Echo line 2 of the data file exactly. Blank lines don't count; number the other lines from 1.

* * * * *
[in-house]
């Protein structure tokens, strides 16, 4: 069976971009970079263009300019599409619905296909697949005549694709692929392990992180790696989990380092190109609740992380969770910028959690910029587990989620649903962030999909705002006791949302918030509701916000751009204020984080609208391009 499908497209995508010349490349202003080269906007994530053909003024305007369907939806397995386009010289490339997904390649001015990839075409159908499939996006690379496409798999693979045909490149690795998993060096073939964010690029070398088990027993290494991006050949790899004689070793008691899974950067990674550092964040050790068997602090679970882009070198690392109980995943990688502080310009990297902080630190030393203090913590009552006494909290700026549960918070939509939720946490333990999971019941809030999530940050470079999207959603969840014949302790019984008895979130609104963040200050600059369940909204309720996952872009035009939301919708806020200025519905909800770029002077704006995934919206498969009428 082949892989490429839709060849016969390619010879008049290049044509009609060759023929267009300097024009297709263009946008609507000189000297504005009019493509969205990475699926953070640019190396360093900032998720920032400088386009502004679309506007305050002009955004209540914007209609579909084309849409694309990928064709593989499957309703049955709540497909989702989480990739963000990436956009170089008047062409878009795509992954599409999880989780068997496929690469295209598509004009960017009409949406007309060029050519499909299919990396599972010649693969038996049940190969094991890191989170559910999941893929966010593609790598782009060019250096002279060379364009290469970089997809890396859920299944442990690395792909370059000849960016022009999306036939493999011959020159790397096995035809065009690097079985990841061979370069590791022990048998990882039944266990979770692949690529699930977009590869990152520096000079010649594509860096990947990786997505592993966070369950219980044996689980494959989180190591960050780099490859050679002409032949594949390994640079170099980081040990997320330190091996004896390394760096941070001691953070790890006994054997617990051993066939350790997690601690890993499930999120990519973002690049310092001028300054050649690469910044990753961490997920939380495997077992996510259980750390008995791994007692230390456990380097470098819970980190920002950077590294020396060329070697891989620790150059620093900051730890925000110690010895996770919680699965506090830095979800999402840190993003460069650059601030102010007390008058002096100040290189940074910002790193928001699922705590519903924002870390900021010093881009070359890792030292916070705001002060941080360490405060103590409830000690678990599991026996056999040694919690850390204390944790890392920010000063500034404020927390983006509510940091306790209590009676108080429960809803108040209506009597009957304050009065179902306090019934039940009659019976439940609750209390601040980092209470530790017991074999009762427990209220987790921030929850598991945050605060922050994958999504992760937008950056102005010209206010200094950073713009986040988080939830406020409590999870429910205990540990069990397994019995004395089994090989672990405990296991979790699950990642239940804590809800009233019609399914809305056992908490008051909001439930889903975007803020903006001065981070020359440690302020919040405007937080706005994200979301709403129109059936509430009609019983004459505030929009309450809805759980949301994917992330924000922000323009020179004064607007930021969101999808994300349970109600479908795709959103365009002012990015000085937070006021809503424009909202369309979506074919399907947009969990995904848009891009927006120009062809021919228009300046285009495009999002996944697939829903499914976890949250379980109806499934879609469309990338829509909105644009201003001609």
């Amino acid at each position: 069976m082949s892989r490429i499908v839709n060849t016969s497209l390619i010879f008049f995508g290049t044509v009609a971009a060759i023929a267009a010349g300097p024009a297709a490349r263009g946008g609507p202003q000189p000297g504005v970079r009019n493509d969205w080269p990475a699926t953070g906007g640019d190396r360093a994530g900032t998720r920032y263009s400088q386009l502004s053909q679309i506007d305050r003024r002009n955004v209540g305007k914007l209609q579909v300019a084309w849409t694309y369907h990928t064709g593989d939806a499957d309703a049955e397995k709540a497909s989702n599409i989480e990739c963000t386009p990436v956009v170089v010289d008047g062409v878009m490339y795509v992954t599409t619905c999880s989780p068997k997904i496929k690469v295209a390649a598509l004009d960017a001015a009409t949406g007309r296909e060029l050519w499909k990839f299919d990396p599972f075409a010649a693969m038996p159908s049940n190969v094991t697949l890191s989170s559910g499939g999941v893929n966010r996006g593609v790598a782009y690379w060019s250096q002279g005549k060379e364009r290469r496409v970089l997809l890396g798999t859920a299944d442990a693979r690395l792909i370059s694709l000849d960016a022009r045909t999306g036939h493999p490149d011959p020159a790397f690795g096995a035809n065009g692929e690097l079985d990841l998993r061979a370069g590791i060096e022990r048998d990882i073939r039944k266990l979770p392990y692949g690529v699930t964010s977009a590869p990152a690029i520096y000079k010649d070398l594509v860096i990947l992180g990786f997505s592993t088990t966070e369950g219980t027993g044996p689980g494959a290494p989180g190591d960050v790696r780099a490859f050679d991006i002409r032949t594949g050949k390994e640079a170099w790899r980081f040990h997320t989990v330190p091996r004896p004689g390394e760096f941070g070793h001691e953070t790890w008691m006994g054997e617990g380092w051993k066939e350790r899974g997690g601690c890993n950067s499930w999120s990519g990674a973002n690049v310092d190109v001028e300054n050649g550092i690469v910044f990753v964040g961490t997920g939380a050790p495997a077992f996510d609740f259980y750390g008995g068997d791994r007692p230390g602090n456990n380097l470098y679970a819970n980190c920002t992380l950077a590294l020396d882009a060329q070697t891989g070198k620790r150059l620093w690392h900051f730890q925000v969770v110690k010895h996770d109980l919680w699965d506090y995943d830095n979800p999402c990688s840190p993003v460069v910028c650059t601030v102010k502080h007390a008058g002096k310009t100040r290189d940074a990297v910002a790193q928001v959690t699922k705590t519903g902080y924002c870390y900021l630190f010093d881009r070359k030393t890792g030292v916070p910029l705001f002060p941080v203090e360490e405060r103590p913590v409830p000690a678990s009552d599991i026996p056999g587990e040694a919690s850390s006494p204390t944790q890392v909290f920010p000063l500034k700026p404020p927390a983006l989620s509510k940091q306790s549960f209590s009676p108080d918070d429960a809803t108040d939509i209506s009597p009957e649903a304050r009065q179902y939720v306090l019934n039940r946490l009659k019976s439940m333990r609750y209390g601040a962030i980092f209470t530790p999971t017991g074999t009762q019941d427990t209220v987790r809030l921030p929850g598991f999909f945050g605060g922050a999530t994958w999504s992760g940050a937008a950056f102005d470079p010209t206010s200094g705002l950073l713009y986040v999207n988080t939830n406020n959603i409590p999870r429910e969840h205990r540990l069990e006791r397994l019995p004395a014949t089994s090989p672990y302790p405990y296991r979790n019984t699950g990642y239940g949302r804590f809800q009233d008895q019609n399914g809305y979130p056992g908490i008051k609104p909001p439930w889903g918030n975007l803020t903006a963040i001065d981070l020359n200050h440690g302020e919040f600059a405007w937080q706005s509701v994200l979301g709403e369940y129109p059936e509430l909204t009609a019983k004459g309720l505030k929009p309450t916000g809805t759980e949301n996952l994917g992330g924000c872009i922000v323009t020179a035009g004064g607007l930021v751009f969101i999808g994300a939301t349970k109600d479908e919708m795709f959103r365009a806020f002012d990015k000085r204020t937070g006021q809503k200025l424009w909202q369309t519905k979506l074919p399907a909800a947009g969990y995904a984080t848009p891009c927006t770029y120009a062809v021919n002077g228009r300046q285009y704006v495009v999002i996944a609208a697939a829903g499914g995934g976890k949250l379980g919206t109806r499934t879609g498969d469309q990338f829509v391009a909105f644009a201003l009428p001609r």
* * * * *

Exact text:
């Protein structure tokens, strides 16, 4: 069976971009970079263009300019599409619905296909697949005549694709692929392990992180790696989990380092190109609740992380969770910028959690910029587990989620649903962030999909705002006791949302918030509701916000751009204020984080609208391009 499908497209995508010349490349202003080269906007994530053909003024305007369907939806397995386009010289490339997904390649001015990839075409159908499939996006690379496409798999693979045909490149690795998993060096073939964010690029070398088990027993290494991006050949790899004689070793008691899974950067990674550092964040050790068997602090679970882009070198690392109980995943990688502080310009990297902080630190030393203090913590009552006494909290700026549960918070939509939720946490333990999971019941809030999530940050470079999207959603969840014949302790019984008895979130609104963040200050600059369940909204309720996952872009035009939301919708806020200025519905909800770029002077704006995934919206498969009428 082949892989490429839709060849016969390619010879008049290049044509009609060759023929267009300097024009297709263009946008609507000189000297504005009019493509969205990475699926953070640019190396360093900032998720920032400088386009502004679309506007305050002009955004209540914007209609579909084309849409694309990928064709593989499957309703049955709540497909989702989480990739963000990436956009170089008047062409878009795509992954599409999880989780068997496929690469295209598509004009960017009409949406007309060029050519499909299919990396599972010649693969038996049940190969094991890191989170559910999941893929966010593609790598782009060019250096002279060379364009290469970089997809890396859920299944442990690395792909370059000849960016022009999306036939493999011959020159790397096995035809065009690097079985990841061979370069590791022990048998990882039944266990979770692949690529699930977009590869990152520096000079010649594509860096990947990786997505592993966070369950219980044996689980494959989180190591960050780099490859050679002409032949594949390994640079170099980081040990997320330190091996004896390394760096941070001691953070790890006994054997617990051993066939350790997690601690890993499930999120990519973002690049310092001028300054050649690469910044990753961490997920939380495997077992996510259980750390008995791994007692230390456990380097470098819970980190920002950077590294020396060329070697891989620790150059620093900051730890925000110690010895996770919680699965506090830095979800999402840190993003460069650059601030102010007390008058002096100040290189940074910002790193928001699922705590519903924002870390900021010093881009070359890792030292916070705001002060941080360490405060103590409830000690678990599991026996056999040694919690850390204390944790890392920010000063500034404020927390983006509510940091306790209590009676108080429960809803108040209506009597009957304050009065179902306090019934039940009659019976439940609750209390601040980092209470530790017991074999009762427990209220987790921030929850598991945050605060922050994958999504992760937008950056102005010209206010200094950073713009986040988080939830406020409590999870429910205990540990069990397994019995004395089994090989672990405990296991979790699950990642239940804590809800009233019609399914809305056992908490008051909001439930889903975007803020903006001065981070020359440690302020919040405007937080706005994200979301709403129109059936509430009609019983004459505030929009309450809805759980949301994917992330924000922000323009020179004064607007930021969101999808994300349970109600479908795709959103365009002012990015000085937070006021809503424009909202369309979506074919399907947009969990995904848009891009927006120009062809021919228009300046285009495009999002996944697939829903499914976890949250379980109806499934879609469309990338829509909105644009201003001609």